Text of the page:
With free agency approaching on Wednesday, teams across the NHL will look to improve for the 2022-23 season and beyond. While it is obvious that the Washington Capitals are in need of a starting goaltender after trading Vitek Vanecek to the New Jersey Devils on Friday, there could be other areas where the team may look to get better in as well.
In this post I’ll take a look at where the team stands entering free agency and where they could strive to upgrade.
After trading Vanecek, MacLellan said the Capitals will be “in the discussions about all the goalies” this week. The team is expected to acquire a starter soon after Samsonov, who finished the regular season 23-12-5 with an .896 save percentage, a 3.02 goals-against average, and three shutouts despite an 11-1-1 start where he posted a .916 save percentage, a 2.42 goals-against average, and three shutouts through December 9, and Vanecek both could not run with the starting job after picking it up at numerous points last season. At five-on-five last season, Samsonov finished with a .904 save percentage (including .785 at high danger), 2.77 goals-against average, and a -11.59 goals-saved above average (-9.41 at high danger). He also earned an .855 save percentage and 0.70 goals-saved above average on the penalty kill.
The goalie that the Capitals acquire this week will mentor and work with Samsonov to make up the team’s tandem. The Capitals have been linked to pending unrestricted free agents Darcy Kuemper and Jack Campbell in addition to Anaheim Ducks netminder John Gibson and Jake Allen of the Montreal Canadiens (who have reportedly set a high asking price), who are both currently under contract.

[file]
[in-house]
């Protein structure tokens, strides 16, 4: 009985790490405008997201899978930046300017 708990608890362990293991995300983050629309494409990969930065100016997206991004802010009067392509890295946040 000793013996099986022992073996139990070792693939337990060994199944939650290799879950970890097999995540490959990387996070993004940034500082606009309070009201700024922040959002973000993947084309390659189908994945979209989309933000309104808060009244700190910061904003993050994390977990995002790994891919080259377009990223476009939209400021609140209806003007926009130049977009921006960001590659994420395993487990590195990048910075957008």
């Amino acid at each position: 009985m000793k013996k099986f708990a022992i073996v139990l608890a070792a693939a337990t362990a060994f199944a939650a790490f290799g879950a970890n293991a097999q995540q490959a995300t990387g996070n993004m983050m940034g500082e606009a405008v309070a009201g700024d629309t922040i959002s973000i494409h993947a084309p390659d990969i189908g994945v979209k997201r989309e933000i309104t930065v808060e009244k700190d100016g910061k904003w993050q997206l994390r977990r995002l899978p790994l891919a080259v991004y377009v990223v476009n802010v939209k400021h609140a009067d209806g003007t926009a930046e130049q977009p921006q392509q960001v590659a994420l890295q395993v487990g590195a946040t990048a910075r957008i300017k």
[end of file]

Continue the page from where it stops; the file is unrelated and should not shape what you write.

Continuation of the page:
The Capitals have plenty of options up front already but the lines included in the organizational depth chart (below) could see some adjustments. Sheary is a natural left-wing and could play that side either next to McMichael or Eller and Mantha could slide next to either, especially after he showed some chemistry with Eller last season.
The Capitals have an opening at right-wing with Wilson out until anywhere in between Thanksgiving and the NHL All-Star Break. Leason would probably be the current favorite to come up to the NHL level in his spot if the team does not go after anyone to play in that role via trade or free agency. It is possible that Oshie could start the year on the third-line given his age and the fact that he missed 38 games due to injury last season.
Protas could compete for a spot at the NHL-level after earning three goals and nine points in 33 games in the big league this past regular season.
On defense, the Capitals are set in their top-four but could look to add another blueliner with Schultz expected to be let go. Van Riemsdyk could play either side but assistant coach Kevin McCarthy prefers his defensemen to play on their strong side. Lucas Johansen, who put together a strong season with the AHL’s Hershey Bears as he earned eight goals, 28 points, and a +20 rating in 62 games, was recently re-signed to a two-year contract, which is two-way for this season but one-way for next. Given that the Capitals gave him a two-way deal for the upcoming season, they hinted that they are not expecting the 24-year-old to be in the NHL lineup full-time in 2022-23. There could be a good chance that GM Brian MacLellan will pursue a bottom-pairing defenseman in free agency.
Pending unrestricted free agents: Johansson, Larsson, Schultz, Kempny, Irwin
After four straight first-round exits in the Stanley Cup Playoffs and with an aging core, changes could happen in Washington this week (and maybe even beyond) which could include shake ups in certain areas. The depth chart shown above will likely not be the Capitals’ opening night roster but there is some work to do if they want to salvage another Stanley Cup out of the current core, especially with Wilson and Backstrom expected to miss the start of the season.
Who knows? The Capitals’ outlook for the 2022-23 campaign could look different in a matter of just a few days.
By Harrison Brown